The rivalry between Netflix and Hulu is rich in storylines. The two big-name internet video streaming services for mainstream Hollywood content (and beyond) have so much in common and yet so many key differences.
Netflix got huge by effectively killing off the Blockbuster business model on the strength of snail mail-distributed DVD rentals and quickly pivoted, launching its on-demand streaming service in 1999 and going public three years later. Hulu launched in 2007 as a partnership between Fox, Disney/ABC and NBCUniversal, the bastard child that “the industry” seems unsure what to do with.
When we wonder about big entertainment business’s vested interests in pivoting into “over-the-top” content (OTT), or the questionably scrupulous tactic of throttling end users’ bandwidth access to specific services, these are the two companies to keep our eyes on. And they’re clearly keeping tabs on each other too – Hulu even went so far as to poach Netflix’s head of marketing last month.
Hulu is freemium, offering an advertising-supported version with somewhat delayed releases and less complete archives of content, while Netflix is premium-only, offering zillions of titles behind a paywall. They both offer TV shows and movies alike, but Netflix only streams episodes once full seasons come out on DVD, while Hulu keeps up with air dates and doesn’t offer nearly as many full-length features.
Do banner ads even drive any real business impact?
Banner advertising is hardly fashionable among digital marketers, mostly because of the channel’s abysmal clickthrough rates, which hover at around 0.1%. A Hubspot blog post from last year pointed out that the average web user is statistically more likely to complete Navy SEAL training, give birth to twins, survive a plane crash, be admitted to MIT or climb to the top of Mount Everest than actually click on a banner. Ouch.
On the other side of the banner debate are marketers who argue that banner haters are simply doing it wrong, or are at least measuring success with the wrong metrics. How do the executives over at Netflix and Hulu feel about these questions?
In the past year, according to SimilarWeb PRO, Netflix has acquired 24.6 million desktop visits via banner clicks, compared to Hulu’s six million, but these numbers may be misleading. Hulu is far more dependent on banner ads for user acquisition than Netflix – when we compare the proportion of the total traffic each site gets from banners, Hulu’s 0.55% is 45% higher than Netflix’s 0.38%.
They’re both clearly seeing decent ROI on banner spending, too, or they wouldn’t do so much of it. As the underdog, Hulu’s got some banner referral share catching up to do, but their stats for the last three months indicate they might finally be making some headway.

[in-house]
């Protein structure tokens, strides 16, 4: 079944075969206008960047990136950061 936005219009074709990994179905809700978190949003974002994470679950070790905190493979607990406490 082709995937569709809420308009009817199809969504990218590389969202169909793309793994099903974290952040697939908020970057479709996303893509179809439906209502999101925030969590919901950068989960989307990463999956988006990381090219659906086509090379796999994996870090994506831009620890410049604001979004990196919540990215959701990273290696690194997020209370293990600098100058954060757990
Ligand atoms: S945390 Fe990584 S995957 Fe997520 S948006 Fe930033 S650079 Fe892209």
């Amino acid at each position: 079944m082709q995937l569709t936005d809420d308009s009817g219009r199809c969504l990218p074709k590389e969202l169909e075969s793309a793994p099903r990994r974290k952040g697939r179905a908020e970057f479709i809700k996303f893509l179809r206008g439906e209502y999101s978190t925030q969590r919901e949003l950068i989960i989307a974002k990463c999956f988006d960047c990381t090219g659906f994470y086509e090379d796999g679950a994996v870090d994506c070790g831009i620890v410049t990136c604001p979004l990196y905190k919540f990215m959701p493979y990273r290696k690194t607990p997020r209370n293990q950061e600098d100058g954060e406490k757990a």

Using SimilarWeb PRO to compare the ad creative each site has been placing, the messages they’re sending to their audiences are completely different. Hulu’s ads are clean and generic, promising on-demand content as a benefit unto itself. Netflix’s ads, on the other hand, are a bit more cluttered, but they’re more specific, too, piggybacking on successful entertainment brands that they own (and that they don’t), offering free trials and multiscreen access as key benefits.
Banner media placements
According to SimilarWeb’s crawlers, over 77% of the two sites’ banner clicks came in through the Google Display Network and Adf.ly.
The competitors seem to use different mixes of ad networks, and to leverage them in different ways. Because Hulu’s free version is an important element to their conversion funnel, and their smartphone app is only for their premium service, they’re less likely to target mobile users (via the Appnexus network, for example) than Netflix is. But because Hulu’s free content is far more friendly to deep link sharing than Netflix’s paywall allows for, content discovery networks (like Outbrain’s native ad network, for example) make more sense for them.
Banners vs. other paid media channels
Netflix benefits from 95% of the clickthroughs from the greater pool of websites offering referrals to both streaming platforms, so they’re clearly the victors when it comes to relevant inbound links.
Netflix has also dominated Hulu historically in paid social referrals, but Hulu doesn’t seem interested in this marketing channel in the least, and Netflix seems to have more or less abandoned it too since January.
And speaking of social referrals, why isn’t Hulu crushing Netflix here? Hulu allows users to post links to episode excerpts like specific Saturday Night Live sketches, for example, while Netflix’s fully paywalled content is hardly share-friendly!
The two companies’ paid search referrals seem to be commensurate with their relative market share, so if Hulu wants to catch up, this channel could be an opportunity – especially if they get less generic with their marketing messaging and start leveraging timely buzz episodes in their search ad creative.
Lots of questions for the future
There’s so much unknown about the way this will all play out in the years ahead, too. Will original content continue to be a differentiator? What’s the real story behind Netflix’s apparently strategic move to shun its search traffic opportunities? Can Hulu ever come close to Netflix’s market share? Is their ownership group too wide a partnership to make competitive, bold moves? Will more targeted streaming services like HBO GO or NFL Game Rewind emerge as contenders? Who will be the first to aggressively court international markets?
Will there be a “cord cutting” backlash when millennials start having babies, or will audiences continue to ditch cable in favor of web-based services like these?
As people’s “second screen” experience preferences evolve, whose device integrations will emerge as most comfortable? How will related technologies, like Facebook’s controversial new “I’m watching” auto-detect sharing tool, play into this all? Stay tuned.